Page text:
LOS ANGELES - The "CSI" investigators spent much of last season hunting down a serial killer. Now they're after an equally elusive target: a sense of humor.

The former No. 1 drama has a new night and a new lead in Emmy winner Ted Danson, who takes over for a grim Laurence Fishburne. Most important, there's a new tone, a welcome change for the veteran cast.

"I had a hard time going to sleep last night, because I was so excited about coming to work, and it's been a while since I've been that excited to be here," said George Eads, who has played Nick Stokes since the show premiered in 2000. "We got so dramatic for so long that it seemed every scene I was doing up there was fire and brimstone. It's a different feeling than it's been in years."

Audiences seem to be craving a new direction. The show peaked during the 2002-03 season, attracting more than 26 million viewers a week. Last year, it averaged half that number and finished 12th in the ratings.

Enter Danson. Fans once had a problem disassociating the actor from his "Cheers" character until he got them back with hilarious turns on "Curb Your Enthusiasm" and more dramatic ones on "Damages."

But his new character, D.B. Russell, might have more in common with Sam Malone than viewers might think.

"He's kind of like Phil Jackson coming in to handle a group of incredibly bright people that are on a slippery slope, and that rings a bell with me," said Danson, 63. "Trying to hold together a crazy group of people, whether they're crazy-bright or crazy-silly, is something I've done before and that I kind of respond to."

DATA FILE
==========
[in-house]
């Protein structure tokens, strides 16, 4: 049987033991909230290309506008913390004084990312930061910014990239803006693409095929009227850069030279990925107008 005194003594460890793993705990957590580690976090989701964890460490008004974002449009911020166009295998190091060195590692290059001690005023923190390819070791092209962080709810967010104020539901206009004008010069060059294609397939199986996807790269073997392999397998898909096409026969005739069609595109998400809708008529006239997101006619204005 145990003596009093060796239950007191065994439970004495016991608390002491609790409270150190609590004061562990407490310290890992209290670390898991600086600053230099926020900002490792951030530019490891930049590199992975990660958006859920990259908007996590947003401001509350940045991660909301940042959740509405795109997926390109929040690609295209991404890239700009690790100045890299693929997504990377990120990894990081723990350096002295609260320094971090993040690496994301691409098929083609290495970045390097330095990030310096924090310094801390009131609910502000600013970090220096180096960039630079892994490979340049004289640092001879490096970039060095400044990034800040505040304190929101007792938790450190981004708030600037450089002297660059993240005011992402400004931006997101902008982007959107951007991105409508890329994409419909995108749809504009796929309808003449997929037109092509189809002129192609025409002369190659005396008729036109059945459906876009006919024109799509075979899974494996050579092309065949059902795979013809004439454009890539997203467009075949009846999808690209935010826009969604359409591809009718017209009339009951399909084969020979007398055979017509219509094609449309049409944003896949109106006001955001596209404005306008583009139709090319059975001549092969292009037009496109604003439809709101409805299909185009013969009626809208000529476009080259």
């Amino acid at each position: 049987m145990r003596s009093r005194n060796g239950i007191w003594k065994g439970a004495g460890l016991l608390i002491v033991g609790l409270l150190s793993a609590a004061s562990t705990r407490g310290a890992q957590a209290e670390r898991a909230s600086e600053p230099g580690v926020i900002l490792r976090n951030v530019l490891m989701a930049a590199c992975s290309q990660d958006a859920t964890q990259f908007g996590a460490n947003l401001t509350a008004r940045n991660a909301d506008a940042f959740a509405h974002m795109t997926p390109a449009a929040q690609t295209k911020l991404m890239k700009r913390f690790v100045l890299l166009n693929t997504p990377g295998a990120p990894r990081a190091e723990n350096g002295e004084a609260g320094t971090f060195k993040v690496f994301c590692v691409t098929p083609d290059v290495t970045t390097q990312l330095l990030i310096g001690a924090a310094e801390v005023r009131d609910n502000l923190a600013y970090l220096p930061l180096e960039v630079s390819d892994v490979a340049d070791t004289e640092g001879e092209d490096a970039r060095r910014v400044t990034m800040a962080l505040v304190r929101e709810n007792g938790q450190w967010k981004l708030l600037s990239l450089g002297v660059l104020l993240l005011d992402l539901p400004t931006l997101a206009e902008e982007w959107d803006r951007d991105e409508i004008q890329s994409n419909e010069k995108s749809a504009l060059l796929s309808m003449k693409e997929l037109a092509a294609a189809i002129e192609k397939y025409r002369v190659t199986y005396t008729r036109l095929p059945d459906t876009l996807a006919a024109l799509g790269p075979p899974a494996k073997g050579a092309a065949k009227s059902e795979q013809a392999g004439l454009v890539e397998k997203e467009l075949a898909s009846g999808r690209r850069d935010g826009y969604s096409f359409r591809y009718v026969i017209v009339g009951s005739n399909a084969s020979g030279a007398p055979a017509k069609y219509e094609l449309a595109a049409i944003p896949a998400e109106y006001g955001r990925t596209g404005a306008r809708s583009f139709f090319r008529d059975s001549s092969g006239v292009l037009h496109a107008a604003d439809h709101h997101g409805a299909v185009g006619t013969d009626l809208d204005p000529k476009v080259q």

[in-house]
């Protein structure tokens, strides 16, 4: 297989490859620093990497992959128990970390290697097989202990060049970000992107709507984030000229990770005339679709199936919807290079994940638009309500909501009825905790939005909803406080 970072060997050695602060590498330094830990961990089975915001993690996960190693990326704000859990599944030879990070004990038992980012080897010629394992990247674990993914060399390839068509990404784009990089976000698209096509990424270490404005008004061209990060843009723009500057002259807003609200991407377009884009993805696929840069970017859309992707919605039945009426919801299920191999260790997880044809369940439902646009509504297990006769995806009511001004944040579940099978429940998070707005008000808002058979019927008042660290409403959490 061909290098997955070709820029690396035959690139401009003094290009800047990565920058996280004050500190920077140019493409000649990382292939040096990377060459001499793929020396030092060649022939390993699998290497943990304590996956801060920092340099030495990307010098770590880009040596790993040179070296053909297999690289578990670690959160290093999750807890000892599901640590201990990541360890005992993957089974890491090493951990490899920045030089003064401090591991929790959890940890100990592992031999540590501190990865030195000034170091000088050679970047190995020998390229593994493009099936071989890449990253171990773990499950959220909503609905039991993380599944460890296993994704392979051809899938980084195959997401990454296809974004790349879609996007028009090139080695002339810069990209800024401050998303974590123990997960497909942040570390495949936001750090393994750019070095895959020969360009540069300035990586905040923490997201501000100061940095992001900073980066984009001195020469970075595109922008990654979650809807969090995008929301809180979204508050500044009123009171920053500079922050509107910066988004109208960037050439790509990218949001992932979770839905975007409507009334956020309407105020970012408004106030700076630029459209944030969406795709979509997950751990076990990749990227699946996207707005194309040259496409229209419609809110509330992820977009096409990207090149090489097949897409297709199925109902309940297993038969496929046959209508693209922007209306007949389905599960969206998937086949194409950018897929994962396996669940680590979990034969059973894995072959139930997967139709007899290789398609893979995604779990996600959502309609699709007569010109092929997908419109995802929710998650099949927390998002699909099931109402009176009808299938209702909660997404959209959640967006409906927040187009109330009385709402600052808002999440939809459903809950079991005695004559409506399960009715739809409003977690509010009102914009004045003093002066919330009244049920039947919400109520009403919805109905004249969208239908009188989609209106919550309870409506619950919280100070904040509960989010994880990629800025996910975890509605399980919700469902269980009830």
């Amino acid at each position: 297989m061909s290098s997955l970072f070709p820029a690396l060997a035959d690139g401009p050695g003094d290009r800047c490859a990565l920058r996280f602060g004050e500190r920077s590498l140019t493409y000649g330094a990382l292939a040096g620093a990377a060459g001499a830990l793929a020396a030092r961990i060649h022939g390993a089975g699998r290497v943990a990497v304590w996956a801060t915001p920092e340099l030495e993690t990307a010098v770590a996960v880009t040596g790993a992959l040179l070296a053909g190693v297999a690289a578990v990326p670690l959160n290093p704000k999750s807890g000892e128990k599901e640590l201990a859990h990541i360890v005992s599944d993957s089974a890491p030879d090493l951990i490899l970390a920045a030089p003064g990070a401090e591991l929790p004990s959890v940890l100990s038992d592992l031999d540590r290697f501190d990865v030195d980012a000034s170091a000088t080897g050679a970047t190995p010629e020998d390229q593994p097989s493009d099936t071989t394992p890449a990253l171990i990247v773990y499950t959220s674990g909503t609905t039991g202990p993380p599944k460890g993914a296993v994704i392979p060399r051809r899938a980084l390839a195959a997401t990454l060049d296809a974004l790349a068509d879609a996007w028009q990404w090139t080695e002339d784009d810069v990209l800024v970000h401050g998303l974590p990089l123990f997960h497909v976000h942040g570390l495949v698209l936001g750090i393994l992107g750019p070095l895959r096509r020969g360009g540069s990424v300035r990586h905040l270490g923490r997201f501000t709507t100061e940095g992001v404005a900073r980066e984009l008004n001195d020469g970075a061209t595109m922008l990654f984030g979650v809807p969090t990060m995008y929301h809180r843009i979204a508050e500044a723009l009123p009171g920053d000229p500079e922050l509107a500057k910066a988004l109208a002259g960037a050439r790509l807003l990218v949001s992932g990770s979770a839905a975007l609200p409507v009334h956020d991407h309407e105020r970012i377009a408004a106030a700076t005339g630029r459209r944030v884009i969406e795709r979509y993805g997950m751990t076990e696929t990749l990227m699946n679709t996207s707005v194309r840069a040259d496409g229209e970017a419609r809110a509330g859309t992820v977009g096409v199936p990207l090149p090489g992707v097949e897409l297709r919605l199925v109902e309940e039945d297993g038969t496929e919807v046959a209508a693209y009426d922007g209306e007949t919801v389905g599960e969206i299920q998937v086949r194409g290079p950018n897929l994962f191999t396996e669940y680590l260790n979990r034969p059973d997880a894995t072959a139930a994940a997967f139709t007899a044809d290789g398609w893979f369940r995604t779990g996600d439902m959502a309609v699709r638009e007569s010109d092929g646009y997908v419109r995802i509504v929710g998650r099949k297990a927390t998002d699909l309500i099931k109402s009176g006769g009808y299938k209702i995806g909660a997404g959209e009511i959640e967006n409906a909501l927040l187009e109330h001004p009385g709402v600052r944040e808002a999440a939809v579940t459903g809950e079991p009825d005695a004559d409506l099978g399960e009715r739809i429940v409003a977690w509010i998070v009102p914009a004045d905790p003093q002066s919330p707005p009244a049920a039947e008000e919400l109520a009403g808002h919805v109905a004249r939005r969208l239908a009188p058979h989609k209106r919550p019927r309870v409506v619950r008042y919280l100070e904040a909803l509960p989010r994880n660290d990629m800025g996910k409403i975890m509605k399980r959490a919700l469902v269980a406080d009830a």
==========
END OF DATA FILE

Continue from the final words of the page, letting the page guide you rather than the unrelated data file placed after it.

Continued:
Unlike Malone, Russell isn't a skirt-chasing egomaniac. He's a devoted husband whose wife interrupts him at work to ask about the nearest farmers market. He has four children, which might explain his rapport in the first episode with a young, shy witness, using a magic trick and patience to unlatch crucial information. Instead of being a recluse, like the characters played by former leads William Petersen and Fishburne, he offers to treat the CSI staff to breakfast and refers to them as "family."

"The joke, traditionally, is that if you have sex on 'CSI,' you die," said co-executive producer Don McGill. "Ted's character has had sex at least four times, as far as I know."

Danson's light touch doesn't mean the show is abandoning bloody, bizarre murders and a steady stream of corpses. In the season premiere, the team investigates a club that caters to men who like to see women have sex with an octopus. Next week, they try to figure out who wiped out an entire family.

But don't think Danson can't handle the serious stuff. Yes, he's a sitcom staple, but he also turned in a haunting performance in the 1994 incest-themed TV movie "Something About Amelia" and showed up in 1998's "Saving Private Ryan." He even played a detective in 1979's "The Onion Field."

But perhaps the best preparation for the new gig comes from the fact that his father was an Arizona archaeologist. Danson recalls finding a human skull in the woods when he was 11. Instead of bringing it home, he and his friends decided to play Romans and Gauls, then abandoned the find. His father was furious. Five years later, a friend rediscovered the skull and the missing person was finally identified.

"That's my little CSI story," Danson said. "Isn't it cool?"